IDEAS home Printed from https://ideas.repec.org/
MyIDEAS: Log in (now much improved!) to save this article

Addressing the Gender Pay Gap in Ethiopia: How Crucial is the Quest for Education Parity?

Listed author(s):
  • Alexandre Kolev
  • Pablo Suárez Robles
Registered author(s):

    This paper uses the 2005 Ethiopian Labour Force Survey to analyse the gender pay gap in Ethiopia. A particular attention is drawn on the relative importance of education parity to mitigate the most pressing wage inequality, together with the role of labour market segmentation. Decompositions of the gender wage gap are performed for different points in the wage distribution, different age cohorts and different types of wage employment. Our results indicate that while differences in education contribute to a non-negligible share of the gender wage gap, about half of the education wage gap can be explained by selection across job characteristics. The sources of the wage gap tend also to vary quite substantially across age groups, types of employment and wage levels. Finally, our results suggest that some form of discriminatory practices may contribute to the wage gap both directly through the unexplained component and indirectly through job selection. Copyright 2010 The author 2010. Published by Oxford University Press on behalf of the Centre for the Study of African Economies. All rights reserved. For permissions, please email: journals.permissions@oxfordjournals.org, Oxford University Press.

    If you experience problems downloading a file, check if you have the proper application to view it first. In case of further problems read the IDEAS help page. Note that these files are not on the IDEAS site. Please be patient as the files may be large.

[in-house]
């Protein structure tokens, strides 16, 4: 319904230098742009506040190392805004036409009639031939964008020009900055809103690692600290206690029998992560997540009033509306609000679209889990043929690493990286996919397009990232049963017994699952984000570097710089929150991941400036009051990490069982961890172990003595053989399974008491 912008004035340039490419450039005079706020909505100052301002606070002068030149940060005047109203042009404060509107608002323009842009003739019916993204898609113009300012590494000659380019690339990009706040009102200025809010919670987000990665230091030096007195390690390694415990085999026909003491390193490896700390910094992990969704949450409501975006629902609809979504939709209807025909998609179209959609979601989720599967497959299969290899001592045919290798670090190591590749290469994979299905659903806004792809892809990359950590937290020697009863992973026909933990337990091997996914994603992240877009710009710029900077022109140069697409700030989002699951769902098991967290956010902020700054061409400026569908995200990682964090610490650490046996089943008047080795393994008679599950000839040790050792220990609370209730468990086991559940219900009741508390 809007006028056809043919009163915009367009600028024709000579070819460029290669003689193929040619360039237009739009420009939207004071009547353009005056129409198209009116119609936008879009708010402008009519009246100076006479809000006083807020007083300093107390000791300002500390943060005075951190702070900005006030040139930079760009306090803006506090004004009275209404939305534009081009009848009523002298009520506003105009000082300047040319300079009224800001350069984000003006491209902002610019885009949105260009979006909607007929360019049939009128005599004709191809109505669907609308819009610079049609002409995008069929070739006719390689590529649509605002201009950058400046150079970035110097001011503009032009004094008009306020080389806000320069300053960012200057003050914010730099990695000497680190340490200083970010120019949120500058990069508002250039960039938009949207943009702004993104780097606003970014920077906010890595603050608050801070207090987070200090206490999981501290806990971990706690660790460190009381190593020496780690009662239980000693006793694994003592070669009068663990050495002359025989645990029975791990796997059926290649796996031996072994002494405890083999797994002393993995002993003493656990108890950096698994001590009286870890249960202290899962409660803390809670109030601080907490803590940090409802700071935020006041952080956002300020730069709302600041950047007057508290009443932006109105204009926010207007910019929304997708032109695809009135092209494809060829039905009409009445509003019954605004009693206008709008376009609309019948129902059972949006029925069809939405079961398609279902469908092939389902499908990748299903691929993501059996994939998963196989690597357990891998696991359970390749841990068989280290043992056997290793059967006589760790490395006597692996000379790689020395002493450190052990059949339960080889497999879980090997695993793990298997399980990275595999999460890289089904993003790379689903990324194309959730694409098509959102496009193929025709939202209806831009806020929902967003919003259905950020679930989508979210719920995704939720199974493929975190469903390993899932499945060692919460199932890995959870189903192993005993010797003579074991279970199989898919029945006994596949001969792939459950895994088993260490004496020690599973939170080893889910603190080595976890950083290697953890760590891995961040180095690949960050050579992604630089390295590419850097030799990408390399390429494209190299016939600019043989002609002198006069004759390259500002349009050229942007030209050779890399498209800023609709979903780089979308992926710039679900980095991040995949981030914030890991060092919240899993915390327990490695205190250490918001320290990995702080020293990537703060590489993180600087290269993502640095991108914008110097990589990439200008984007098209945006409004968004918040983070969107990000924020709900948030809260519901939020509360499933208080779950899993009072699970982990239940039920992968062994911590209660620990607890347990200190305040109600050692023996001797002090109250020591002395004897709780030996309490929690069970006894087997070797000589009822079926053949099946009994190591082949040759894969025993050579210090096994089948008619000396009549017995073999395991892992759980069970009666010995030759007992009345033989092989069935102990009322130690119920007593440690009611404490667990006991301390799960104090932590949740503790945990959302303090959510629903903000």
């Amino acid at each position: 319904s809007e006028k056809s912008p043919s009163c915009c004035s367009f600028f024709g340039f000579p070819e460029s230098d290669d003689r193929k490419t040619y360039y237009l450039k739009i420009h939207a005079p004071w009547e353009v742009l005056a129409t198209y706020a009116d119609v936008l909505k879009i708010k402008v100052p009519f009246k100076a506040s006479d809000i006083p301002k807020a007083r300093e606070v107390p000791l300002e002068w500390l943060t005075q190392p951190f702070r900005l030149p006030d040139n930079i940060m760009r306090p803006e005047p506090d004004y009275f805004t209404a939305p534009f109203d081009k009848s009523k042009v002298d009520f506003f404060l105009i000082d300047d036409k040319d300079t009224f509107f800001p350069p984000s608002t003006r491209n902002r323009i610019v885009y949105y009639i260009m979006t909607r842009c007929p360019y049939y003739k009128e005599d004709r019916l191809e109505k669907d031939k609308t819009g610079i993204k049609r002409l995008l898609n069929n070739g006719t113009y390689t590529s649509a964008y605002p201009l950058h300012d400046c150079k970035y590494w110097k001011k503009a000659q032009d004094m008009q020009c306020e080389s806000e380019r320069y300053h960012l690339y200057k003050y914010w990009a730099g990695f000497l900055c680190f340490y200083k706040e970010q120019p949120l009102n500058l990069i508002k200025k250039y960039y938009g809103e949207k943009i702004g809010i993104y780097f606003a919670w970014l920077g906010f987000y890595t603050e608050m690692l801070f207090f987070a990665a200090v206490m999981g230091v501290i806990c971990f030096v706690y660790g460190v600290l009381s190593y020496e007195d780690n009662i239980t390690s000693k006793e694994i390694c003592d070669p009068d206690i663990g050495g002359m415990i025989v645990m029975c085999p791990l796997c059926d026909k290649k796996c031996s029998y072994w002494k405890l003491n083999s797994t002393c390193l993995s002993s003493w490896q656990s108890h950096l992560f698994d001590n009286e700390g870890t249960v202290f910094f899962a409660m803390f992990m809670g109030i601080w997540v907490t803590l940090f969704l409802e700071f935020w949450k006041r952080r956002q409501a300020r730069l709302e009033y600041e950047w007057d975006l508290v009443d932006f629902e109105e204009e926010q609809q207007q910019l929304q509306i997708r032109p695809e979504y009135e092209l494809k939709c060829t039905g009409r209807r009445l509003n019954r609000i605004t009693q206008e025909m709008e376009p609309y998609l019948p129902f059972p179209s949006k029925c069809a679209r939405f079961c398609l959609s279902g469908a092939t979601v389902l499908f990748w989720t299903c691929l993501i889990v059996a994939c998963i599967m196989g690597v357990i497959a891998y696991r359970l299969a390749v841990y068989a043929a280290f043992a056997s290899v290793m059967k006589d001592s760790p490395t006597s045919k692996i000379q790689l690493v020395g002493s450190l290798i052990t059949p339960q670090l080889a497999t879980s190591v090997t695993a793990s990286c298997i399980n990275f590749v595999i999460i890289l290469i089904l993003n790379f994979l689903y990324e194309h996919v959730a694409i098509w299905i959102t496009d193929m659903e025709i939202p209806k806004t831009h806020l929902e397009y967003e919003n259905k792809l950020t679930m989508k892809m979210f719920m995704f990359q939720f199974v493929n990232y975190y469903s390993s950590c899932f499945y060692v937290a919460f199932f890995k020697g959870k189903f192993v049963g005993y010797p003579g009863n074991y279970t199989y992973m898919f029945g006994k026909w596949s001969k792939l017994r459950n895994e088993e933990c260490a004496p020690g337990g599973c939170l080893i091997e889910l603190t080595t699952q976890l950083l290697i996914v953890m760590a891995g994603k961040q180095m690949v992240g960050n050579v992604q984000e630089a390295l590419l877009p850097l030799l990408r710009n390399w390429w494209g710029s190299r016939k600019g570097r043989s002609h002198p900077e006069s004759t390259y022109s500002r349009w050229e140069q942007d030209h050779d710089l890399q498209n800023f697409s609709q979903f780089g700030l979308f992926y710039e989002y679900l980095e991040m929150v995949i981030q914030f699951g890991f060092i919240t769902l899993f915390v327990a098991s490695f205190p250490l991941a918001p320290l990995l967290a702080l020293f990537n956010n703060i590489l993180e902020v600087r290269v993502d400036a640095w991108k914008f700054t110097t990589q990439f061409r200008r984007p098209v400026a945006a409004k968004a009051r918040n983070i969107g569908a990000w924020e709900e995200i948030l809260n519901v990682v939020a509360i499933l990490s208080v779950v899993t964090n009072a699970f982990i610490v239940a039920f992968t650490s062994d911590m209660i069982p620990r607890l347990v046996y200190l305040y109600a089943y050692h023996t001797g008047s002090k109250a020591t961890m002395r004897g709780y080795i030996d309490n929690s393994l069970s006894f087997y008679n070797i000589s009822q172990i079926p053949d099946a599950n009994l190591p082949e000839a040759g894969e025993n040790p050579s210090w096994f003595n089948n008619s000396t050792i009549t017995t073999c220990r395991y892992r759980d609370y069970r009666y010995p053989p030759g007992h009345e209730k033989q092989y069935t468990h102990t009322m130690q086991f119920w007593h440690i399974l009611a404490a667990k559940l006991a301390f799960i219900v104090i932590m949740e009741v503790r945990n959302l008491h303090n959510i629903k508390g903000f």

File URL: http://hdl.handle.net/10.1093/jae/ejq020
    Download Restriction: Access to full text is restricted to subscribers.

    As the access to this document is restricted, you may want to look for a different version under "Related research" (further below) or search for a different version of it.

    Article provided by Centre for the Study of African Economies (CSAE) in its journal Journal of African Economies.

    Volume (Year): 19 (2010)
    Issue (Month): 5 (November)
    Pages: 718-767

    as
    in new window

    Handle: RePEc:oup:jafrec:v:19:y:2010:i:5:p:718-767
    Contact details of provider: Postal:
    Oxford University Press, Great Clarendon Street, Oxford OX2 6DP, UK

    Phone: +44-(0)1865 271084
    Fax: 01865 267 985
    Web page: http://www.jae.oupjournals.org/
    Email:


    More information through EDIRC

    Order Information: Web: http://www.oup.co.uk/journals

    No references listed on IDEAS
    You can help add them by filling out this form.

    This item is not listed on Wikipedia, on a reading list or among the top items on IDEAS.

    When requesting a correction, please mention this item's handle: RePEc:oup:jafrec:v:19:y:2010:i:5:p:718-767. See general information about how to correct material in RePEc.

    For technical questions regarding this item, or to correct its authors, title, abstract, bibliographic or download information, contact: (Oxford University Press)

    or (Christopher F. Baum)

    If you have authored this item and are not yet registered with RePEc, we encourage you to do it here. This allows to link your profile to this item. It also allows you to accept potential citations to this item that we are uncertain about.

    If references are entirely missing, you can add them using this form.

    If the full references list an item that is present in RePEc, but the system did not link to it, you can help with this form.

    If you know of missing items citing this one, you can help us creating those links by adding the relevant references in the same way as above, for each refering item. If you are a registered author of this item, you may also want to check the "citations" tab in your profile, as there may be some citations waiting for confirmation.

    Please note that corrections may take a couple of weeks to filter through the various RePEc services.

    This information is provided to you by IDEAS at the Research Division of the Federal Reserve Bank of St. Louis using RePEc data.